1. ## Simultaneous Equations

Through using substitution how can I solve

3p-3 = q
and
7p=1+4q

so that p=-1 and q=-2

I am really interested in the working out, the how and the why. If that makes sense.

2. ## Re: Simultaneous Equations

Substitute the first equation (q=...) in the second equation therefore you get a first degree equation in p.

3. ## Re: Simultaneous Equations

Thats the problem I have rewritten the first equation so that p = 3q+3/3 and tried to substitute it into 7p = 1 + 4q but I am getting nowhere.
Any hints would be appreciated

4. ## Re: Simultaneous Equations

Yes, but you see the first equation is q=..., so you can directly substitute $q=3p-3$ in the second one therefore you get:
$7p=1+4(3p-3)$
Solve this equation for $p$, afterwards you can find $q$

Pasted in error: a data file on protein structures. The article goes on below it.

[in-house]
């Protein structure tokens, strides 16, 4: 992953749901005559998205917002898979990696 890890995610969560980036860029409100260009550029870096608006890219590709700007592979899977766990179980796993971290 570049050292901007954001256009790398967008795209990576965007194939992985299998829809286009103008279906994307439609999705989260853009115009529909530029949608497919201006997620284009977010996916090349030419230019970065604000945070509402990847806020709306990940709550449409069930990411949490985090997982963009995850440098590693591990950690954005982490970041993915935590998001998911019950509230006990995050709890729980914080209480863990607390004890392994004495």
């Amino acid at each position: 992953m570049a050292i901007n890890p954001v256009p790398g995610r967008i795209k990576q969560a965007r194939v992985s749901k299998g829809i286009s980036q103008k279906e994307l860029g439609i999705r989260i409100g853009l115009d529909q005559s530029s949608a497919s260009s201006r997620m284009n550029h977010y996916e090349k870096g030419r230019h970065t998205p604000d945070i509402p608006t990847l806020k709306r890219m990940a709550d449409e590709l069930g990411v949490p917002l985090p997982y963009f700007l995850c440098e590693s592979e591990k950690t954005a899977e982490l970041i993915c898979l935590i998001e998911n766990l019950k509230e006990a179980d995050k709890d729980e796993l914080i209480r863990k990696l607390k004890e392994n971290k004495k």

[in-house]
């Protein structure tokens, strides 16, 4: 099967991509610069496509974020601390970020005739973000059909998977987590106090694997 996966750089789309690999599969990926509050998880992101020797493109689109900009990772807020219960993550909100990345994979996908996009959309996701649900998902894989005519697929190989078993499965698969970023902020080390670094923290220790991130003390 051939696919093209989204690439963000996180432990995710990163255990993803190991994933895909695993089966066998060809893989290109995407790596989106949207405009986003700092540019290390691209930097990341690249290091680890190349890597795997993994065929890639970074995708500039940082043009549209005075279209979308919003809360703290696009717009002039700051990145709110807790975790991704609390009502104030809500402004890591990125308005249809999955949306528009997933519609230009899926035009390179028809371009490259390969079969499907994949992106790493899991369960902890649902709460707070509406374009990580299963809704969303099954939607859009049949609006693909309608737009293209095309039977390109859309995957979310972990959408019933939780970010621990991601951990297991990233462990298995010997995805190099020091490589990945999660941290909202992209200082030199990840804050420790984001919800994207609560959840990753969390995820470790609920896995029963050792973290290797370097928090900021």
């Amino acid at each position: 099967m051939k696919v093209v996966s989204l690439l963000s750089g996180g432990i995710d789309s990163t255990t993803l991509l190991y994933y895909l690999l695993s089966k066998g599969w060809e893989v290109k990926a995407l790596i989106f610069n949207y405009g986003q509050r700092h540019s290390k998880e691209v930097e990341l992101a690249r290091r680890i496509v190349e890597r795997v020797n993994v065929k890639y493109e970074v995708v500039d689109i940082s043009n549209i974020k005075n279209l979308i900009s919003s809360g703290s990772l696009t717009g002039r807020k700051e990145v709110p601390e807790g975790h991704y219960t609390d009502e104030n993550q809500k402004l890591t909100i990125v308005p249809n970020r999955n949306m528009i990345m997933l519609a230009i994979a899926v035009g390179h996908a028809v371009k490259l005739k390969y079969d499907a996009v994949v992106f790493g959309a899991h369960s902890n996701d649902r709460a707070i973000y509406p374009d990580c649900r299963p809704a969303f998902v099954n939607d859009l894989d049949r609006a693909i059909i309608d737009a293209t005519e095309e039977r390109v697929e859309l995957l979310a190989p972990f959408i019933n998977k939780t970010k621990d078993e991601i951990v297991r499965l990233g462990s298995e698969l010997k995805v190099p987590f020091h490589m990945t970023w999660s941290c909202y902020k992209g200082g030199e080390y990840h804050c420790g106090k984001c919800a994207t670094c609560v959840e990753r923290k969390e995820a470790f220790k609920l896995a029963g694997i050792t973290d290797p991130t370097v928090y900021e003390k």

5. ## Re: Simultaneous Equations

Originally Posted by planetdomi
Through using substitution how can I solve

3p-3 = q
and
7p=1+4q

so that p=-1 and q=-2

I am really interested in the working out, the how and the why. If that makes sense.

So sorry I go the equations wrong

3p-3 = 3q

and

7p = 1 + 4q

6. ## Re: Simultaneous Equations

No problem, it's just the same way. If you divide in the first equation every side by 3 then you get $p-1=q$, now substitute this in the second equation therefore the equation becomes:
$7p=1+4(p-1)$

What do you get for $p$? And $q$?

7. ## Re: Simultaneous Equations

Feel like a fool for not getting it
Makes perfect sense now

thanks

8. ## Re: Simultaneous Equations

Originally Posted by planetdomi
Feel like a fool for not getting it
Makes perfect sense now

thanks
You're welcome! You don't have to feel like a fool, everyone has to learn, but it's important to exercice a lot.